The move came more than six years after the Rs 2,000 notes were introduced into the system, along with the demonetization of the Rs 1,000 and legacy Rs 500 notes in November 2016 to meet urgent needs at the time.
The central bank cited a lack of use and the fact that the banknotes were nearing the end of their four to five-year life cycle as reasons for the withdrawal.
RBI: Usual rules for depositing Rs 2,000 bills, limit of Rs 20,000 for each exchange
While the Reserve Bank of India on Friday announced it would withdraw 2,000 rupees worth of banknotes, it gave people the option to deposit those notes with banks or exchange them for notes of a different denomination up to a limit of 20,000 rupees each.
Standard procedures and rules apply to those depositing the banknotes. From May 23, 2023, anyone wishing to exchange them can do so in any bank branch only up to a limit of 20,000 rupees at a time.
“In accordance with the RBI’s ‘clean note policy’, the decision has been made to withdraw the Rs 2,000 notes,” the RBI said in a press release on Friday evening.
At the end of March, there were 2,000 rupee notes worth 3.6 million rupees, accounting for 10.8% of the notes in circulation. This is a significant drop compared to the 6.7 million rupees printed after demonetization (representing 37.3% of total banknotes in circulation). “Furthermore, it has been observed that the 2,000 rupee denomination is not commonly used for transactions, while a sufficient stock of banknotes in other denominations is available to meet the public’s currency needs,” RBI said.
With UPI and payment wallets become mass-produced, any disruption is an unlikely possibility.
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The central bank likened the process to withdrawing banknotes with fewer security features in 2013 and 2014. In January 2014, the RBI announced the confiscation of all banknotes printed before 2005, announcing a three-month grace period. The deadline was later extended to January 1, 2015, and then to June 30, 2016. This extension was possible because the banknotes continued to be legal tender and were only withdrawn from circulation.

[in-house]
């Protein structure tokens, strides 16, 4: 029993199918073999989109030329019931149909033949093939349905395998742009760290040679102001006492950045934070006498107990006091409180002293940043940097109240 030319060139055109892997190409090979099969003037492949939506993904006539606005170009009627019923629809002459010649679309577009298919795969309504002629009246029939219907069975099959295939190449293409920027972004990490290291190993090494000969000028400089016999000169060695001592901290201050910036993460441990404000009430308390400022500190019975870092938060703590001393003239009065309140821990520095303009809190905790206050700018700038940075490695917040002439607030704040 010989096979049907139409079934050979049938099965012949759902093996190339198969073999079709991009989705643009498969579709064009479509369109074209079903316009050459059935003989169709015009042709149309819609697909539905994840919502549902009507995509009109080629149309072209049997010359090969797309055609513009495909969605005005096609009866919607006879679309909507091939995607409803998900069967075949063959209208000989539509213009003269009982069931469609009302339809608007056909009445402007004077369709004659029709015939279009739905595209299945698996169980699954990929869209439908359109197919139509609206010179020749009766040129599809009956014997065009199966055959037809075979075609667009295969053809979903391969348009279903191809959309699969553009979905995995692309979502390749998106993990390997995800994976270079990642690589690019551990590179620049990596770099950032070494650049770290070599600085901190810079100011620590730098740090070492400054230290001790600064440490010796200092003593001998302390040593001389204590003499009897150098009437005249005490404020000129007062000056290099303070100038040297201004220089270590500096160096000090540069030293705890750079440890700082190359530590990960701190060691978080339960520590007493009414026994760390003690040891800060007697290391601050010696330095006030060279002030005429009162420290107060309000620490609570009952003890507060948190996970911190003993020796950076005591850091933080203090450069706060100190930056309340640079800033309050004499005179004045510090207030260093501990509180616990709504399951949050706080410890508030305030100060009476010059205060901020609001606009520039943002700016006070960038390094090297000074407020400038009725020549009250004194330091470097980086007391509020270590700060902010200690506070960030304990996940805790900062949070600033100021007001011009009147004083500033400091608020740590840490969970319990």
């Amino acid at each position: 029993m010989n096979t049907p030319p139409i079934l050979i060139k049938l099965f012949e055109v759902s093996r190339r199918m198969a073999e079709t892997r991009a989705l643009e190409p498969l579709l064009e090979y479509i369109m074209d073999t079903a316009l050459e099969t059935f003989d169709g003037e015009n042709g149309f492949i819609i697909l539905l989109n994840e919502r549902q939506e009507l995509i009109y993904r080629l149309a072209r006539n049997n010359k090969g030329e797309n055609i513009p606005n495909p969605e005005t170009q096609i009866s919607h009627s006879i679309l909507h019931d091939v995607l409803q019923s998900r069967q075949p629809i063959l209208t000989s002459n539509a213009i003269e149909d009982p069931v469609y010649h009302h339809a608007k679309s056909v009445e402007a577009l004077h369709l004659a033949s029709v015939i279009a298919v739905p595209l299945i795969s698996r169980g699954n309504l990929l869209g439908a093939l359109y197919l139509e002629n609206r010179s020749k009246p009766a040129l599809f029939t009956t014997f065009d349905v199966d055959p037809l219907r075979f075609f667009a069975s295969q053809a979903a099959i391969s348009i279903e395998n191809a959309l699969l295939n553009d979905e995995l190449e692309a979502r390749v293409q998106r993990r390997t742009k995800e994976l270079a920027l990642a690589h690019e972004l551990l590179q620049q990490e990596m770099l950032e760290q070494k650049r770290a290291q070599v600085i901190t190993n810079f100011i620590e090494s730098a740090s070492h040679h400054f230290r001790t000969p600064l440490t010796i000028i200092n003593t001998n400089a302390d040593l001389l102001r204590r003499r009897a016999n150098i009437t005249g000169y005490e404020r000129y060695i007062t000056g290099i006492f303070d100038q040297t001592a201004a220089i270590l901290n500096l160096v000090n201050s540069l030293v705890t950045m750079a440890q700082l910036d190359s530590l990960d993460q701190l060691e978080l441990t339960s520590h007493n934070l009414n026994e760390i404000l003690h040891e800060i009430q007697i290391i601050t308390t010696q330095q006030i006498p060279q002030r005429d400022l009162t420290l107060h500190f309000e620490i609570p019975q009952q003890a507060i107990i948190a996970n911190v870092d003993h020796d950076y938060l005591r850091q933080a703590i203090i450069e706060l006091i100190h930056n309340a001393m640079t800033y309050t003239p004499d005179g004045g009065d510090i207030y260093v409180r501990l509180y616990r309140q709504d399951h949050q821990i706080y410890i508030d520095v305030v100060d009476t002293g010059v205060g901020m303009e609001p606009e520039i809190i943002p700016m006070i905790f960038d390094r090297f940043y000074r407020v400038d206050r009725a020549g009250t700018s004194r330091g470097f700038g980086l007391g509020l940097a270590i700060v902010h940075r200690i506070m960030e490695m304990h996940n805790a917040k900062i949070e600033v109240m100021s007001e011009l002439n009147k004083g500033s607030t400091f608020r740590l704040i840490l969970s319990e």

In recent months, as other denominations have become readily available, the target of launching the Rs 2,000 note has been met, leading to its cessation of printing in 2018-19, the RBI said.
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Bankers said these notes are not used as often for day-to-day transactions, but the fact that such a large amount remains in the public domain points to their use as a “store of value.”
“As we saw with demonetization, we believe bank deposit growth could improve slightly in the near term. This will ease the pressure on deposit rate hikes and could also lead to a weakening of short-term interest rates,” he said Karthik SrinivasanSenior Vice President, Group Head – Financial Sector Ratings, ICRA Ltd. In this regard, separate guidelines have been issued to the banks.
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In addition to the bank branches, starting May 23, 2023, RBI’s 19 Regional Offices (ROs) with issuing departments will also offer the ability to exchange notes from Rs. 2,000 up to a maximum of Rs. 20,000 at a time.
The RBI has advised banks to stop issuing Rs 2,000 denomination banknotes with immediate effect.
“Now the government should at least accept that their decision to introduce a Rs 2,000 note was wrong. This will likely result in a loss of confidence in the currency itself. Even now, people will panic. Banks must be prepared.” for exchange. There is every possibility that Jan Dhan accounts will be used for exchange. The government should take the necessary precautionary measures, otherwise it could lead to another fiasco,” said Because of Tuljapurkar the All India Bank Employees Association.
The RBI will phase out Rs 2000 notes and remain legal tender